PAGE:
WORLD OPENS FOR SPECIAL KIDS.
Every Sunday, Sarah Weisman and Jenny Silver knock on 9-year-old Jonah Felton's front door not knowing which little boy will answer.
Will it be the smiling, happy Jonah giving them hugs and kisses?
Or will it be the withdrawn Jonah telling them to go away, he doesn't want to see them and doesn't need or love them anymore.
On the bad Sundays, the harsh words don't hurt, the girls say. They know it's not Jonah talking, it's his autism. His disease. He's withdrawn into his own little world and he doesn't want any company.
But even on those days, the girls don't go away. They stay and they wait.
``We may just sit there for an hour while he reads and ignores us,'' 17-year-old Sarah says. ``He knows we're there, though. That's what matters.''
On the good Sundays, they all go play together in the park a few blocks from Robin and Jim Felton's Agoura Hills home. Or they bake cookies. Or learn in-line skating.
And when the hour is up and the girls get ready to leave, Jonah gives them a big hug and kiss and thanks them for coming.
On the good Sundays, the two Oak Park High School seniors say they drive home feeling like a million bucks. Like the two luckiest girls alive.
``In one hour a week, that little boy has taught us so much,'' Sarah says. ``He's given us a new appreciation for life and what true friendship is. An hour a week - that's nothing.''
No, an hour a week is a lot in The Friendship Circle, a nonprofit organization that pairs teenage volunteers with special-needs children.
If you have time, stop by the track at Agoura High School this Sunday and find out what some great kids can accomplish in one hour a week. That's when the group will hold its annual Walk-A-Thon.
You can meet 125 families from throughout the Conejo and west San Fernando valleys who have special-needs kids - and the 250 teenage volunteers who knock on their doors every week to be their friends.
``We've found that teens can reach special-needs children in ways that professionals, and even family members, cannot,'' says Rochel Bryski, director of The Friendship Circle.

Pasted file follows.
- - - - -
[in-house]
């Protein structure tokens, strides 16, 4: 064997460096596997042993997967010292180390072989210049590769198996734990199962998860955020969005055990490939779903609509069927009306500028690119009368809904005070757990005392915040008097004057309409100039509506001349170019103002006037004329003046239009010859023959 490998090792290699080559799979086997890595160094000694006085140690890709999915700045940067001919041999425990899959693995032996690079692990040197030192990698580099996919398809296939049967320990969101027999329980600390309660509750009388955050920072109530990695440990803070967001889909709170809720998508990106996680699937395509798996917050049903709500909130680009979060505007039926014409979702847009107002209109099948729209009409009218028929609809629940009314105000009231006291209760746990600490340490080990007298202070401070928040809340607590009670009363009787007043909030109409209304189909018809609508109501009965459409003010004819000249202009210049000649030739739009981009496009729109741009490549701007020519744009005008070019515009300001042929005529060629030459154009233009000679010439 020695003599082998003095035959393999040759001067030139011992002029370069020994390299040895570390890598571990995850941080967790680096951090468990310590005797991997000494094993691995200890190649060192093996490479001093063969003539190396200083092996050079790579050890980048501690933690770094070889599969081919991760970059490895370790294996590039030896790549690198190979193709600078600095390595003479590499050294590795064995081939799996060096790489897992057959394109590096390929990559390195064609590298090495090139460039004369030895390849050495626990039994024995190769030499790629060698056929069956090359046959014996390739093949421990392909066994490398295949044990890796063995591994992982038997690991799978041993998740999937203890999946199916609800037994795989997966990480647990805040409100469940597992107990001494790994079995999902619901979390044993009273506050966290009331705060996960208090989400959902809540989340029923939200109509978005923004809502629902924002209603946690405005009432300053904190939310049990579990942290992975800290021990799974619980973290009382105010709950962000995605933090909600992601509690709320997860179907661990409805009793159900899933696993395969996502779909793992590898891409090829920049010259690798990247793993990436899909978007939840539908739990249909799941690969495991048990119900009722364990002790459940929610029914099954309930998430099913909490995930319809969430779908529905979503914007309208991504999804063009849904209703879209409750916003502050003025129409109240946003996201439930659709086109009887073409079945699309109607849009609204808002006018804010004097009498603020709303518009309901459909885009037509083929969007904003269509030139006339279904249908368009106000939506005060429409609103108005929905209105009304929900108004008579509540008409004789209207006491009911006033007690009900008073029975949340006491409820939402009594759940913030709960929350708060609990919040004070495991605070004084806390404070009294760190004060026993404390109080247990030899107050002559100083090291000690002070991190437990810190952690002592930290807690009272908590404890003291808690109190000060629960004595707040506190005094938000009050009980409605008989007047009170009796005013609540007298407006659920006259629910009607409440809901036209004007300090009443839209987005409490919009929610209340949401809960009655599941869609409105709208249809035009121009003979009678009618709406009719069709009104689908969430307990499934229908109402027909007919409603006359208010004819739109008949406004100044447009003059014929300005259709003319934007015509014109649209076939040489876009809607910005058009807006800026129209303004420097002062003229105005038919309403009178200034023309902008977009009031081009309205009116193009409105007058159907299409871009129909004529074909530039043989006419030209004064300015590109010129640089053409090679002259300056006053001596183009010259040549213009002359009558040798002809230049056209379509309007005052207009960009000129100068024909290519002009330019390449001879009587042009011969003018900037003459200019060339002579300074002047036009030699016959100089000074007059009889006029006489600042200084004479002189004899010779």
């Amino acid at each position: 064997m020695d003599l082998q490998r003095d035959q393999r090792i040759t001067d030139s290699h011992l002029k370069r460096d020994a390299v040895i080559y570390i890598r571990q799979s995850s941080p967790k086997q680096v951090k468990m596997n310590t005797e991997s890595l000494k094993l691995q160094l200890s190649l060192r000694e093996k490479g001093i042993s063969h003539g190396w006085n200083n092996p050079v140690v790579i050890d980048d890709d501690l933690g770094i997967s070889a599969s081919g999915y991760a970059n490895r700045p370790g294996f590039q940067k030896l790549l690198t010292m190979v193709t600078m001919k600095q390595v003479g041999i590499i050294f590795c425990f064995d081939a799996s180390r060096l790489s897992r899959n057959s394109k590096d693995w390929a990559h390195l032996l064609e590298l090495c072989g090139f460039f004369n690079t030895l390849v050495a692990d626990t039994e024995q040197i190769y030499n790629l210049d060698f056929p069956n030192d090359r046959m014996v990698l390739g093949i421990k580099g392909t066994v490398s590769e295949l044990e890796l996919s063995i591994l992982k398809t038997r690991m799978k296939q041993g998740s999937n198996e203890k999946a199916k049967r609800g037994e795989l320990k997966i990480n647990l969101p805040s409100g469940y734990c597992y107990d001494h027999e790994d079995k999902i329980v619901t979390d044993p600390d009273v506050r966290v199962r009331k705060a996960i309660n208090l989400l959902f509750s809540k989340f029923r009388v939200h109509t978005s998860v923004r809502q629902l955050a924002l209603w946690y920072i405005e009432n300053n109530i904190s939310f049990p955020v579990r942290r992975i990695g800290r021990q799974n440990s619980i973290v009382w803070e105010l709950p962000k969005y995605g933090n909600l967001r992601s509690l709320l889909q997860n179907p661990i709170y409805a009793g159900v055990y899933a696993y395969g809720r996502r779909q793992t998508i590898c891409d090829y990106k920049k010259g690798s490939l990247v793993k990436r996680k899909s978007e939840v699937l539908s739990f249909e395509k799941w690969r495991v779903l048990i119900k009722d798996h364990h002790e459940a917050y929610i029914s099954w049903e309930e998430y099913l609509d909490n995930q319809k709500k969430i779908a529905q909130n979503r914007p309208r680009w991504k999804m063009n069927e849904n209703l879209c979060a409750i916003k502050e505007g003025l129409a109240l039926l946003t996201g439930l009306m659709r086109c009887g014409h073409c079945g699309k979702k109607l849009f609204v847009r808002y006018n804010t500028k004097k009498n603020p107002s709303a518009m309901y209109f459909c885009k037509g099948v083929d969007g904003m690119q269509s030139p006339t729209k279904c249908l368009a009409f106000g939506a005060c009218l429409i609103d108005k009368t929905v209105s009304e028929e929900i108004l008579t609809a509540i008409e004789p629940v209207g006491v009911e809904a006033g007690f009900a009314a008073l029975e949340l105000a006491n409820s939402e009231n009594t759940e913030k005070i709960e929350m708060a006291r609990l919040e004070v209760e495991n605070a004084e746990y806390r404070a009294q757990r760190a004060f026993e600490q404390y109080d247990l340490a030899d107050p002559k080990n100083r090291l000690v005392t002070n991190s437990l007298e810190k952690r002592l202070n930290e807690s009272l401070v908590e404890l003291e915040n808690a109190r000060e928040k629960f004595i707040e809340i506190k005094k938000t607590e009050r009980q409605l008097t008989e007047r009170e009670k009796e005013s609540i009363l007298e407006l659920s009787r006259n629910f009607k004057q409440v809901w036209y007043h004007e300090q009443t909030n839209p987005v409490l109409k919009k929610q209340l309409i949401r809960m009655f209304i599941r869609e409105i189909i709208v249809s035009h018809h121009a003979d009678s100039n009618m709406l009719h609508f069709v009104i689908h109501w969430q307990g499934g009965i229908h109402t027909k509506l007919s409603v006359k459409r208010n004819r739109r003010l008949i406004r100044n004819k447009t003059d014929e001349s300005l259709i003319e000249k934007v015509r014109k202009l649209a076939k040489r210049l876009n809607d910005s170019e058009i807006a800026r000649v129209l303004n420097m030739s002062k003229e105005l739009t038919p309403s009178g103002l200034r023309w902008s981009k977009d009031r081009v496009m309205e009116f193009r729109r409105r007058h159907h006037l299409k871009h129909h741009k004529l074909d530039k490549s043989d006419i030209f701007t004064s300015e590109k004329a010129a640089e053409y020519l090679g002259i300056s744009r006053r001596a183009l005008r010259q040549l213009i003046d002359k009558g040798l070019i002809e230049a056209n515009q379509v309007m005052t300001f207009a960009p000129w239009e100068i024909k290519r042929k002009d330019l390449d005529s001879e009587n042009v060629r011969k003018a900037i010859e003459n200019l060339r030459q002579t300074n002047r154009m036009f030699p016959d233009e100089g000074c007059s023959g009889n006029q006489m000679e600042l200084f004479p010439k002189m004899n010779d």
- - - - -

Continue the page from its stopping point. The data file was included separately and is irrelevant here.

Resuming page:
Jonah's mom, Robin, has seen it firsthand in her own home. After more than a year of Sunday visits, the girls are like family now. But it took time.
Autism is a social disorder and there are plenty of days her little boy doesn't want any company.
``It took Jonah two months to know their names, and there was a lot of prompting and preparation,'' Robin said. ``Then one Sunday the front door opened and Jonah went running up to them, giving them both a hug.
``Those girls are like his big sisters now. They give him unconditional love.''
Even on the bad Sundays when the world is so overwhelming that Jonah yells at his new big sisters and tells them to go away, they never do.
``Some Sundays I look out the window and see them just sitting out on the driveway together, watching the clouds go by,'' Robin says.
It takes a special kind of teenager to make that commitment - to spend an hour every Sunday to bring a little sunshine and laughter into the life of a special-needs child, she says.
Maybe. But Sarah and Jenny don't see it that way.
They see a lot of other teenagers missing the boat by not becoming part of The Friendship Circle and having someone like Jonah teach them so much about life.
Good Sundays, bad Sundays. It doesn't matter, the girls say. They always leave Jonah's home feeling like a million bucks.
Dennis McCarthy, (818) 713-3749
The Friendship Circle's annual Walk-A-Thon on Sunday will be held from 1-4 p.m. at Agoura High School, 28545 W. Driver Ave., Agoura Hills. For more information, go to www.friendshipwalk.org, or call (818) 865-2233.
Sarah Weisman, left, Jonah Felton, and Jenny Silver take part in a group hug during the teens' weekly visit to the Agoura Hills home of the 9-year-old who suffers from autism.
John McCoy/Staff Photographer
WALK-A-THON (see text)
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|Publication:||Daily News (Los Angeles, CA)|
|Date:||Mar 23, 2006|
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